4. Increase with the size of the graph, branching, cyclicity, and the number of multiple edges

Still, this is an ongoing discussion, with even conflicting positions.

Both Chapter 4 of HCA and (in much more detail) Complexity in Chemistry provide many complexity indices that appear to have these properties. However, the argumentation is one of induction on small examples. There is no formal mathematics comparing different indices, and the explanation of usefulness of a complexity index is limited to, "It worked for this particular application." This currently ad hoc state of the field leads me to believe that there could be a significant interdisciplinary research opportunity available for theoretical computer scientists willing to put in the time to learn the vocabulary and perspective of the computational chemist.

I believe chemoinformatics, like bioinformatics, will provide an important source of problems for computer scientists, and I hope the publication of HCA, and (to a lesser but real extent) this guest blog and my review, encourage greater participation between computational chemistry and TCS.

Update 2/13: Chemist Rajarshi Guha has posted a response on his own blog

Thursday, January 27, 2011

The Ideal Conference

I found the perfect CS conference. A meeting where computer scientists from all its subdisciplines come together. Not with the purpose of presenting their current research and padding their CVs, but to hear about the latest ideas in the field, learn how to be stronger members of the CS community and above all network, meeting other computer scientists making connections and sharing ideas. This meeting draws a large segment of its intended audience, so popular it has to close registration. A conference that fulfills that most important conference mission: building community.

The only problem: I'm not invited to the party, the Grace Hopper Celebration of Women in Computing and its over 2000 attendees.

The Grace Hopper is a great event but why can't computer science also have such a meeting the embraces the entire CS community? Are we just too big? We could have a large meeting in January built around academic recruiting, where job candidates and hiring committees can have initial discussion and narrow the number of interviews needed later on. Many other academic fields, including mathematics and economics, follow this model.

The most important the purpose of this meeting would be for people to meet, build a strong CS community and make us feel proud to call ourselves computer scientists.

Monday, January 24, 2011

Why My Kids Trust Wikipedia

Guest post from Annie and Molly Fortnow

Our teachers used to tell us not to use Wikipedia because anybody can edit it and therefore it isn't trustworthy. A couple of years ago we decided to test it out. [Not with my knowledge - Lance]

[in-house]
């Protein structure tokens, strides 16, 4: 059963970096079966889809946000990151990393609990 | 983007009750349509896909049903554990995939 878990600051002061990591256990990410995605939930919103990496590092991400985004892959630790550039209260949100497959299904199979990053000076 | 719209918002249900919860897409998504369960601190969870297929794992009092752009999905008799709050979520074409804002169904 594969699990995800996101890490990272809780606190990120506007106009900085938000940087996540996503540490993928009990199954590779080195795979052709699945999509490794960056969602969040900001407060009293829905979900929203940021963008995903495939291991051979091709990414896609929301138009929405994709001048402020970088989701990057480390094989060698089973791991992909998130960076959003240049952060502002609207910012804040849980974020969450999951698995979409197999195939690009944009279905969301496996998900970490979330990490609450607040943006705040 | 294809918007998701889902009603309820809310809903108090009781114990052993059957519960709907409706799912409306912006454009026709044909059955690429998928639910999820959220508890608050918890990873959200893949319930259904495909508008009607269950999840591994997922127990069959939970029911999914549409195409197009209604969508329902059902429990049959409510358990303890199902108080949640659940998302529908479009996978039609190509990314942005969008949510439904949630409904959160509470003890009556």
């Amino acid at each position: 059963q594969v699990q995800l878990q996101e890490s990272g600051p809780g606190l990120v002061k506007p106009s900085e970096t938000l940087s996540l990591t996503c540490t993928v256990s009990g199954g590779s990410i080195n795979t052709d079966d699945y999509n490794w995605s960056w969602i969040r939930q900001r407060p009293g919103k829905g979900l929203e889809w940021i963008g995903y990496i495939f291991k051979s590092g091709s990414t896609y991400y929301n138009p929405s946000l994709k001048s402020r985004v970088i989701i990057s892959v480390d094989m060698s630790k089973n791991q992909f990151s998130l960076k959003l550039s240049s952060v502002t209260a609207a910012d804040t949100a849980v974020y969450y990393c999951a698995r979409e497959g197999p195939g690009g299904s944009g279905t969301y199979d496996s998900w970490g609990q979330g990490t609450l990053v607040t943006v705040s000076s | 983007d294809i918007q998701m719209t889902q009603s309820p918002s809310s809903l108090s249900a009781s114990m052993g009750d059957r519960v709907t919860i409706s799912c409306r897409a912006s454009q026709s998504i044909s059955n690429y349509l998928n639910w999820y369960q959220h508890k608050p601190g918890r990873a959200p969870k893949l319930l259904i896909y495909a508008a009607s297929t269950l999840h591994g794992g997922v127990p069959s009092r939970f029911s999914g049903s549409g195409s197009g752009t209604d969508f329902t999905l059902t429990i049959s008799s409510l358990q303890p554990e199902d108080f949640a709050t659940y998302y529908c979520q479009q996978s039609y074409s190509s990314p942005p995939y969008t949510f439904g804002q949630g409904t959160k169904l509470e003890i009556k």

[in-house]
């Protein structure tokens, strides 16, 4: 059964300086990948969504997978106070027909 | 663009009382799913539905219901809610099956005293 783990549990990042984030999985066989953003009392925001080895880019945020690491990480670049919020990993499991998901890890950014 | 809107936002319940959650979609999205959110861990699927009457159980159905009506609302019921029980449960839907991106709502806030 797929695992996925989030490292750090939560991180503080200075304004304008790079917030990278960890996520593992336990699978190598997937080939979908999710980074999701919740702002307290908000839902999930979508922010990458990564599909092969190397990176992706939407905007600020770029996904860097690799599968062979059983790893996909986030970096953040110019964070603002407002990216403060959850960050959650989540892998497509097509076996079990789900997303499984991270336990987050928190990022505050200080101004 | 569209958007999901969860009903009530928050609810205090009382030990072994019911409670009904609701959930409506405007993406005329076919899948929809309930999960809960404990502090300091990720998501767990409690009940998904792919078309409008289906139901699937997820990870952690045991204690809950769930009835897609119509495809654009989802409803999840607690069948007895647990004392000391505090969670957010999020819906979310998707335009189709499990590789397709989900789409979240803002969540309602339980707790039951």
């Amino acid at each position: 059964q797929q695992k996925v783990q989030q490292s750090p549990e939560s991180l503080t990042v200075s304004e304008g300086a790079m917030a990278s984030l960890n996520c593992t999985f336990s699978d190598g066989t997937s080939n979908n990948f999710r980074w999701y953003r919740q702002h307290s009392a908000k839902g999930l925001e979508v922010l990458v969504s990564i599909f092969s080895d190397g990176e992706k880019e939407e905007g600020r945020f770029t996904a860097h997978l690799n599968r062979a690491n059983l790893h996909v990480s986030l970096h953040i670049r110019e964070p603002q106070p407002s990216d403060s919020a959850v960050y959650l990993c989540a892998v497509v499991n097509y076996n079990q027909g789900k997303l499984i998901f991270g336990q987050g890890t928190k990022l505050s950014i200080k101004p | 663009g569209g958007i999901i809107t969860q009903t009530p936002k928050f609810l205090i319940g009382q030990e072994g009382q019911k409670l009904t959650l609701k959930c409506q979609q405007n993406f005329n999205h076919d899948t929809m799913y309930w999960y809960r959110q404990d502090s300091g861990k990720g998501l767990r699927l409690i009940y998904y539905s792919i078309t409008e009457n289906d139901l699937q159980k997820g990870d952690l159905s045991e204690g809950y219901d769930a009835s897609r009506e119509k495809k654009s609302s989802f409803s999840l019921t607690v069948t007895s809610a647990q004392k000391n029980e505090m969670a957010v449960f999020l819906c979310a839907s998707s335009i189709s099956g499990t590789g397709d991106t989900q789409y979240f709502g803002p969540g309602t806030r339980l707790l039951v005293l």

We went to the Cow page but it was locked showing that some subjects can't be edited. We then proceeded to the Grapes page which was unlocked. So we added to the bottom: "Grapes are good. Nerds are cows." We immediately got a message popping up on the screen that said something like "That's an inappropriate remark. It's being deleted. You are getting a warning."

Now we know that if someone edits Wikipedia with something silly it will always be edited back. So, now we trust Wikipedia and use it often. Every time one of our friends asks us why we use Wikipedia we tell this story and everyone always believes us. Now all our friends trust Wikipedia too.

Thursday, January 20, 2011

Does Tiger Woods know what a Venn Diagram is?

In prior blogs I noted that the terms Turing Test and Prisoner's Dilemma have been used in articles for non-math people. In the age of Google people can look things up (recall that Google makes us smarter). I have since seen Prisoner's Dilemma used as the name of an episode of the TV show White Collar. They used it mostly correctly in the show.

I have spotted some more math term in a non-math context.


In an article entitled Rachel Uchitel is not a Madam., which is about the world Tiger Woods was involved in, the following was mentioned. (The context is a comparison between the options men have for affairs: a prostitute or a civilian.)
Both methods of slaking the hunger have their pros and cons. Men like to hunt, and there is no need to hunt a prostitute. Men like to cheat without strings, and you can't stop a civilian from falling in love. But (Tiger) Woods found a way to enjoy the best of both worlds in one type of woman, a Venn diagram of sexual satisfaction. Most of his women lived in a nebulous in-between world.
Will this enlighten the masses as to what a Venn diagram is? If they look it up then yes; however, the actual statement is wrong. What they really mean is an intersection of sexual satisfaction, or, as it is commonly known, an intersextion.


An article entitled Harry Potter and the Dragged out final act began as follows.